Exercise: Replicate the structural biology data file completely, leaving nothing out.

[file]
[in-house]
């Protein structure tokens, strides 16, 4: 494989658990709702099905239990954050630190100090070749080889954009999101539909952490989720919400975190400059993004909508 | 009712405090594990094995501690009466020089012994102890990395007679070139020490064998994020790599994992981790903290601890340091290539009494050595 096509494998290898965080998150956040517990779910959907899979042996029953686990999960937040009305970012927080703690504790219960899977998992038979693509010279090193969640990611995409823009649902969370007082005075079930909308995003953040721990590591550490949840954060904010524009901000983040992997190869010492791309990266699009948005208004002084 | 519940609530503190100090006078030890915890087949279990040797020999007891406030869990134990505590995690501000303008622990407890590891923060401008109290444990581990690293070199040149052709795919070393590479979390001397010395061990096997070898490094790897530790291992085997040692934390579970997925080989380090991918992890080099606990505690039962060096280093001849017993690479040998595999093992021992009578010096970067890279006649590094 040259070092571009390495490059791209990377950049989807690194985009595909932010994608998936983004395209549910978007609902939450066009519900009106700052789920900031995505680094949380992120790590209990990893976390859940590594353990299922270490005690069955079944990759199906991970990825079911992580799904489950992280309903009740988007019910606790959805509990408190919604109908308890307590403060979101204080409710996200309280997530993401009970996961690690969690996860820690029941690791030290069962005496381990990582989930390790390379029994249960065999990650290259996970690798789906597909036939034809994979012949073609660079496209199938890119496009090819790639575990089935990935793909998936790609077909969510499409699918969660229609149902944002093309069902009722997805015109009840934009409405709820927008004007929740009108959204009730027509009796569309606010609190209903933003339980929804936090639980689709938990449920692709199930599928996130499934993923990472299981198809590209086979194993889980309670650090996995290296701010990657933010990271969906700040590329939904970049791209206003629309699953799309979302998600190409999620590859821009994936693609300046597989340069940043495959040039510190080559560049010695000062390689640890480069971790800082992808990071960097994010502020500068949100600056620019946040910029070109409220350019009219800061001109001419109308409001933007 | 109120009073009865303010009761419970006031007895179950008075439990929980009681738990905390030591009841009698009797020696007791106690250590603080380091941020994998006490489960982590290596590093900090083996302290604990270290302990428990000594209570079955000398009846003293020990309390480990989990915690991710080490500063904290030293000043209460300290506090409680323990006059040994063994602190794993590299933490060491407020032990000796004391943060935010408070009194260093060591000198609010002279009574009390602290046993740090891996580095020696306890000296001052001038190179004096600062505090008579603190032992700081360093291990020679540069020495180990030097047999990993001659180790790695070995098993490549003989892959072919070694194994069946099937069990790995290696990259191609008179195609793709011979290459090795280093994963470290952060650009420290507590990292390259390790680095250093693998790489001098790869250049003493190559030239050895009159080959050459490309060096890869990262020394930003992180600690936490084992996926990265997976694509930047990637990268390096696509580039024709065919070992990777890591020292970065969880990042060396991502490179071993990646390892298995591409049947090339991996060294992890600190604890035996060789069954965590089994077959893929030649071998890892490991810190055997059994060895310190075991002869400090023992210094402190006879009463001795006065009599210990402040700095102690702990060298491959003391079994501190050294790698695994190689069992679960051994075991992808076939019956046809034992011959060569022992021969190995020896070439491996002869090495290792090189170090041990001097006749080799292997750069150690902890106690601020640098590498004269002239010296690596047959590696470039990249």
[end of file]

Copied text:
[in-house]
């Protein structure tokens, strides 16, 4: 494989658990709702099905239990954050630190100090070749080889954009999101539909952490989720919400975190400059993004909508 | 009712405090594990094995501690009466020089012994102890990395007679070139020490064998994020790599994992981790903290601890340091290539009494050595 096509494998290898965080998150956040517990779910959907899979042996029953686990999960937040009305970012927080703690504790219960899977998992038979693509010279090193969640990611995409823009649902969370007082005075079930909308995003953040721990590591550490949840954060904010524009901000983040992997190869010492791309990266699009948005208004002084 | 519940609530503190100090006078030890915890087949279990040797020999007891406030869990134990505590995690501000303008622990407890590891923060401008109290444990581990690293070199040149052709795919070393590479979390001397010395061990096997070898490094790897530790291992085997040692934390579970997925080989380090991918992890080099606990505690039962060096280093001849017993690479040998595999093992021992009578010096970067890279006649590094 040259070092571009390495490059791209990377950049989807690194985009595909932010994608998936983004395209549910978007609902939450066009519900009106700052789920900031995505680094949380992120790590209990990893976390859940590594353990299922270490005690069955079944990759199906991970990825079911992580799904489950992280309903009740988007019910606790959805509990408190919604109908308890307590403060979101204080409710996200309280997530993401009970996961690690969690996860820690029941690791030290069962005496381990990582989930390790390379029994249960065999990650290259996970690798789906597909036939034809994979012949073609660079496209199938890119496009090819790639575990089935990935793909998936790609077909969510499409699918969660229609149902944002093309069902009722997805015109009840934009409405709820927008004007929740009108959204009730027509009796569309606010609190209903933003339980929804936090639980689709938990449920692709199930599928996130499934993923990472299981198809590209086979194993889980309670650090996995290296701010990657933010990271969906700040590329939904970049791209206003629309699953799309979302998600190409999620590859821009994936693609300046597989340069940043495959040039510190080559560049010695000062390689640890480069971790800082992808990071960097994010502020500068949100600056620019946040910029070109409220350019009219800061001109001419109308409001933007 | 109120009073009865303010009761419970006031007895179950008075439990929980009681738990905390030591009841009698009797020696007791106690250590603080380091941020994998006490489960982590290596590093900090083996302290604990270290302990428990000594209570079955000398009846003293020990309390480990989990915690991710080490500063904290030293000043209460300290506090409680323990006059040994063994602190794993590299933490060491407020032990000796004391943060935010408070009194260093060591000198609010002279009574009390602290046993740090891996580095020696306890000296001052001038190179004096600062505090008579603190032992700081360093291990020679540069020495180990030097047999990993001659180790790695070995098993490549003989892959072919070694194994069946099937069990790995290696990259191609008179195609793709011979290459090795280093994963470290952060650009420290507590990292390259390790680095250093693998790489001098790869250049003493190559030239050895009159080959050459490309060096890869990262020394930003992180600690936490084992996926990265997976694509930047990637990268390096696509580039024709065919070992990777890591020292970065969880990042060396991502490179071993990646390892298995591409049947090339991996060294992890600190604890035996060789069954965590089994077959893929030649071998890892490991810190055997059994060895310190075991002869400090023992210094402190006879009463001795006065009599210990402040700095102690702990060298491959003391079994501190050294790698695994190689069992679960051994075991992808076939019956046809034992011959060569022992021969190995020896070439491996002869090495290792090189170090041990001097006749080799292997750069150690902890106690601020640098590498004269002239010296690596047959590696470039990249």